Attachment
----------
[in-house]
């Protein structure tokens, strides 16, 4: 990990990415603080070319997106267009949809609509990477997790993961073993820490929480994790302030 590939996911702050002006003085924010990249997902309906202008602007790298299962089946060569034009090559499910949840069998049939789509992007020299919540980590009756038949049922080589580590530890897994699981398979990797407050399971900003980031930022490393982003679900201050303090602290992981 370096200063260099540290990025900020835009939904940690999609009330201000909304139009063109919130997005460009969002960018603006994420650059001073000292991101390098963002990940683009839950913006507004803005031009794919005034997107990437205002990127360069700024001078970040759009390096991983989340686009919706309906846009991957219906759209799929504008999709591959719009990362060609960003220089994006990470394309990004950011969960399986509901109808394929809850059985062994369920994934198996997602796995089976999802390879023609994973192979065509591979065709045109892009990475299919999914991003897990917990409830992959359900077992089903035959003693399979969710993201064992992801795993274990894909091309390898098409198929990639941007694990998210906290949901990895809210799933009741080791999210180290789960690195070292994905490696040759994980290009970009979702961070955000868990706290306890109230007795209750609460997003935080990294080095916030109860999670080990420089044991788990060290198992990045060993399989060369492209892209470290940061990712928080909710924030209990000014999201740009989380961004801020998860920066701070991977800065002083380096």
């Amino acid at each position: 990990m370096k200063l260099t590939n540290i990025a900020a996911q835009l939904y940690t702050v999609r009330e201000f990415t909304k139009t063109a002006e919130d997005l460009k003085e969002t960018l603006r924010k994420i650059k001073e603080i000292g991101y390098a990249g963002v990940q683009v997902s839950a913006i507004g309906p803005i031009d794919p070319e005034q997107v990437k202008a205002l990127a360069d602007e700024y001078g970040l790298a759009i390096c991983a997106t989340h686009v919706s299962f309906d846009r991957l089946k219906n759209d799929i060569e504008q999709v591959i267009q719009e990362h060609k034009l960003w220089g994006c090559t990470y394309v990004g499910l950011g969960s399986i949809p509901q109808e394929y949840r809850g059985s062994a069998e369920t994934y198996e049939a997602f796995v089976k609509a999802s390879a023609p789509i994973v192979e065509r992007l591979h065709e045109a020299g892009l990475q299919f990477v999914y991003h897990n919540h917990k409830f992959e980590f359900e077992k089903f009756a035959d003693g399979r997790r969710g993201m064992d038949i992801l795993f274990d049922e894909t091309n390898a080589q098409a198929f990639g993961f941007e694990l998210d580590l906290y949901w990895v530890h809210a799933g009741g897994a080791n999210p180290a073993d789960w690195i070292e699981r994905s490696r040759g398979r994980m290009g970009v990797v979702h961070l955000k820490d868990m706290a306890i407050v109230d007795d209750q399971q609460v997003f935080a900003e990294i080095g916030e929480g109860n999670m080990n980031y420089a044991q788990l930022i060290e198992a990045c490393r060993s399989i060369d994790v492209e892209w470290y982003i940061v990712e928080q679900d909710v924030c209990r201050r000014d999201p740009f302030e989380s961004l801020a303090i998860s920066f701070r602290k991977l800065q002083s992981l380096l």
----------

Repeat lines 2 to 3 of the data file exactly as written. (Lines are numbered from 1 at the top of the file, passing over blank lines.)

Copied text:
């Protein structure tokens, strides 16, 4: 990990990415603080070319997106267009949809609509990477997790993961073993820490929480994790302030 590939996911702050002006003085924010990249997902309906202008602007790298299962089946060569034009090559499910949840069998049939789509992007020299919540980590009756038949049922080589580590530890897994699981398979990797407050399971900003980031930022490393982003679900201050303090602290992981 370096200063260099540290990025900020835009939904940690999609009330201000909304139009063109919130997005460009969002960018603006994420650059001073000292991101390098963002990940683009839950913006507004803005031009794919005034997107990437205002990127360069700024001078970040759009390096991983989340686009919706309906846009991957219906759209799929504008999709591959719009990362060609960003220089994006990470394309990004950011969960399986509901109808394929809850059985062994369920994934198996997602796995089976999802390879023609994973192979065509591979065709045109892009990475299919999914991003897990917990409830992959359900077992089903035959003693399979969710993201064992992801795993274990894909091309390898098409198929990639941007694990998210906290949901990895809210799933009741080791999210180290789960690195070292994905490696040759994980290009970009979702961070955000868990706290306890109230007795209750609460997003935080990294080095916030109860999670080990420089044991788990060290198992990045060993399989060369492209892209470290940061990712928080909710924030209990000014999201740009989380961004801020998860920066701070991977800065002083380096």
């Amino acid at each position: 990990m370096k200063l260099t590939n540290i990025a900020a996911q835009l939904y940690t702050v999609r009330e201000f990415t909304k139009t063109a002006e919130d997005l460009k003085e969002t960018l603006r924010k994420i650059k001073e603080i000292g991101y390098a990249g963002v990940q683009v997902s839950a913006i507004g309906p803005i031009d794919p070319e005034q997107v990437k202008a205002l990127a360069d602007e700024y001078g970040l790298a759009i390096c991983a997106t989340h686009v919706s299962f309906d846009r991957l089946k219906n759209d799929i060569e504008q999709v591959i267009q719009e990362h060609k034009l960003w220089g994006c090559t990470y394309v990004g499910l950011g969960s399986i949809p509901q109808e394929y949840r809850g059985s062994a069998e369920t994934y198996e049939a997602f796995v089976k609509a999802s390879a023609p789509i994973v192979e065509r992007l591979h065709e045109a020299g892009l990475q299919f990477v999914y991003h897990n919540h917990k409830f992959e980590f359900e077992k089903f009756a035959d003693g399979r997790r969710g993201m064992d038949i992801l795993f274990d049922e894909t091309n390898a080589q098409a198929f990639g993961f941007e694990l998210d580590l906290y949901w990895v530890h809210a799933g009741g897994a080791n999210p180290a073993d789960w690195i070292e699981r994905s490696r040759g398979r994980m290009g970009v990797v979702h961070l955000k820490d868990m706290a306890i407050v109230d007795d209750q399971q609460v997003f935080a900003e990294i080095g916030e929480g109860n999670m080990n980031y420089a044991q788990l930022i060290e198992a990045c490393r060993s399989i060369d994790v492209e892209w470290y982003i940061v990712e928080q679900d909710v924030c209990r201050r000014d999201p740009f302030e989380s961004l801020a303090i998860s920066f701070r602290k991977l800065q002083s992981l380096l």